As local special districts prepare to finalize their mill levies, or taxing rates, this week, there are still more than 150  property valuation appeals working their way through the system.

ASPEN REAL ESTATE – The unusually high number of property valuation protests started this year in Pitkin County after the county assessor sent out valuation notices to property owners.Overall, the assessor found that property values had gone up about 40 percent from mid-2006 to mid-2008 based on sales of property during that time. Those sales were used to estimate the value of neighboring or similar properties in what is known as a “mass appraisal.”However, by the time many people got their property valuation notices in early 2009, the local real estate market had dropped sharply and the new valuations suddenly seemed too high.That no doubt played a role in the 4,628 valuation protests — representing 23 percent of the property in the county — that then flooded assessor Tom Isaac’s office.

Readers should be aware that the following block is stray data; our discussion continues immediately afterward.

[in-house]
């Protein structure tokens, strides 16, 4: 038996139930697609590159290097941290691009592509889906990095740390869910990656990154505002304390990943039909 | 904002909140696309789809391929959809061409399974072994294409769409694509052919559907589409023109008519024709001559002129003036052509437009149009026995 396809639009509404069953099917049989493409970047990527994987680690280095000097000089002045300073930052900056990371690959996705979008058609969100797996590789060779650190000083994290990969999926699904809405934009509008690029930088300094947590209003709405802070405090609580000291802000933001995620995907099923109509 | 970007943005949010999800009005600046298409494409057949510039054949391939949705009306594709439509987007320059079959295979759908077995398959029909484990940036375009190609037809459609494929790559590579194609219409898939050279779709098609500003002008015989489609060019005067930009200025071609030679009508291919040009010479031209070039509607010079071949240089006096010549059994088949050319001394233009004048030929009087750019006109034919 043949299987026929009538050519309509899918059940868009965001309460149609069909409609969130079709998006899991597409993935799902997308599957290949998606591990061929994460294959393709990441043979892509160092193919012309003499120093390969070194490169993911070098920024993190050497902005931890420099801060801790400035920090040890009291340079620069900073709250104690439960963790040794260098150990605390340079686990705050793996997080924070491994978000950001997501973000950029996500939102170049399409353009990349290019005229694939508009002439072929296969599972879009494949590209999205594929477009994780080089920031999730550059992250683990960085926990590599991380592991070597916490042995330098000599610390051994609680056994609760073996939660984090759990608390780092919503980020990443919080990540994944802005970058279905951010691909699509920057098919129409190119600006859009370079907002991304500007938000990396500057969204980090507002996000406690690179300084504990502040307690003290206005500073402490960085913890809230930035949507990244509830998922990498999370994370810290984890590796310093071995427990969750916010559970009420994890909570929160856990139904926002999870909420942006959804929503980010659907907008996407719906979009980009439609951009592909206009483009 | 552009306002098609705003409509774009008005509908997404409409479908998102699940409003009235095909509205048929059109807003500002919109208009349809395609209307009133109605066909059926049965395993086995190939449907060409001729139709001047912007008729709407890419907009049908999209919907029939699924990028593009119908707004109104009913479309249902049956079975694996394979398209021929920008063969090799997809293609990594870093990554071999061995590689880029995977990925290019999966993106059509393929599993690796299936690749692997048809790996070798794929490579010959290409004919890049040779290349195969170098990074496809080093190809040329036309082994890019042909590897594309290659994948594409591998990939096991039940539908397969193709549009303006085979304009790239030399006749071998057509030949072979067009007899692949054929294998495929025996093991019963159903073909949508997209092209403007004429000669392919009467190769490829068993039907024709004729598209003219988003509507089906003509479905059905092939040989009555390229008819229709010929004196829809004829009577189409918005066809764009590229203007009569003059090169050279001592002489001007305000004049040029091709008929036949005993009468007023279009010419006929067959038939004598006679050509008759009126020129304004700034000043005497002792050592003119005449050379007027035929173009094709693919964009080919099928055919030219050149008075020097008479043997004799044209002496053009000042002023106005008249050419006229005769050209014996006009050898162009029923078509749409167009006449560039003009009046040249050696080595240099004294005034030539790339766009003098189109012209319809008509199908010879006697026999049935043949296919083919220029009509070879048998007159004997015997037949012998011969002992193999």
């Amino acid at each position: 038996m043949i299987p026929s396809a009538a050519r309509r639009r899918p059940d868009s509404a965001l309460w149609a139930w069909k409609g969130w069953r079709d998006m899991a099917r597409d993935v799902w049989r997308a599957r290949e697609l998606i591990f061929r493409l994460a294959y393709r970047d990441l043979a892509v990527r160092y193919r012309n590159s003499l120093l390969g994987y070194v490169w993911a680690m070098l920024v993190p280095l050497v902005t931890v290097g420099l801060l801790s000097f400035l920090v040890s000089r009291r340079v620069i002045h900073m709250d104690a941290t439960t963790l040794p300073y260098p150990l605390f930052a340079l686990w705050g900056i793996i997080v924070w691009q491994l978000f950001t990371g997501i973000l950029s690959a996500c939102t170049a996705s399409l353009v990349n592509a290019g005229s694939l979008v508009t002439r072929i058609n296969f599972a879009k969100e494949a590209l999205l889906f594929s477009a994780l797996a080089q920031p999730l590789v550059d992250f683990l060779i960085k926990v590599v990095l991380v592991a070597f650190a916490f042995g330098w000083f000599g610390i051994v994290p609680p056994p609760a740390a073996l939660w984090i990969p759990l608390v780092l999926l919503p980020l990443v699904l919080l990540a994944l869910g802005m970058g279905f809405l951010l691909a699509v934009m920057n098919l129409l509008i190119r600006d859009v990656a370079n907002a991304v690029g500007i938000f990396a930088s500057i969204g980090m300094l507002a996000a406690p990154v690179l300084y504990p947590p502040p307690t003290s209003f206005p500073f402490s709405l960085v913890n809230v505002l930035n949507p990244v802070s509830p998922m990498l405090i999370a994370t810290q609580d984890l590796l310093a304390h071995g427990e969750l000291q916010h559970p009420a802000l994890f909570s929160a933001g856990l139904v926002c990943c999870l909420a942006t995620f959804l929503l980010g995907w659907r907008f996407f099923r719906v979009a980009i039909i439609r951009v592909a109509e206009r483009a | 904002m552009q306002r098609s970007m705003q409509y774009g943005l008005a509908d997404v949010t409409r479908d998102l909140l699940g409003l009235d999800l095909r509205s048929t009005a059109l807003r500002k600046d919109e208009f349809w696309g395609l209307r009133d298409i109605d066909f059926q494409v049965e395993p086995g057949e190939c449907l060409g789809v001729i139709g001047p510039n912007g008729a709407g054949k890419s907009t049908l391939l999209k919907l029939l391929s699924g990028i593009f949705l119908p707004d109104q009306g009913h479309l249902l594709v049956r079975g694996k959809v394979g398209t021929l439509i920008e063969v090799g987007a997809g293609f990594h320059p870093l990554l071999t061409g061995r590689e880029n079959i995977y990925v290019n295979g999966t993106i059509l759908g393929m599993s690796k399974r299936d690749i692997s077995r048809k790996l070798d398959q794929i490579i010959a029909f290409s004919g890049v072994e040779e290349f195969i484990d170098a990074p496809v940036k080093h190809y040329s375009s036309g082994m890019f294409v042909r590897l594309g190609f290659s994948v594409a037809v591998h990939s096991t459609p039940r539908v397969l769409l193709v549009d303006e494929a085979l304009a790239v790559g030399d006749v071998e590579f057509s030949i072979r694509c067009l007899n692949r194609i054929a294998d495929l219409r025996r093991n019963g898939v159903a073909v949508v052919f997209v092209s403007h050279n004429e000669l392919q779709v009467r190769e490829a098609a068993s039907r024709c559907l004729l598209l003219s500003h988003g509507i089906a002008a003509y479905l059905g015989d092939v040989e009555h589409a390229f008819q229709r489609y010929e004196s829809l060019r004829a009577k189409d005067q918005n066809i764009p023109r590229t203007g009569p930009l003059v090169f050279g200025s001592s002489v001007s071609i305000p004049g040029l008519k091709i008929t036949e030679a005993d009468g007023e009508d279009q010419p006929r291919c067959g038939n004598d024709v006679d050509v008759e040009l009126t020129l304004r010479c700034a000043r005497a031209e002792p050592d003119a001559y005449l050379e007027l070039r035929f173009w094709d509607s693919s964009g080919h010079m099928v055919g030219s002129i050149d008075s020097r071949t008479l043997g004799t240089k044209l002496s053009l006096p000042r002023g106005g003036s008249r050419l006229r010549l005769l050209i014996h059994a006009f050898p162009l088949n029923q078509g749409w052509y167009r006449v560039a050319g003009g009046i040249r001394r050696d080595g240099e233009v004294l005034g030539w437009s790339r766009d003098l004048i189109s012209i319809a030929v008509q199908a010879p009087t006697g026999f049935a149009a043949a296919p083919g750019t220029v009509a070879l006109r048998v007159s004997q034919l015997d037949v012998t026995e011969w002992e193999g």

By Brent Gardner-Smith, Dec. 9, 2009 ADN

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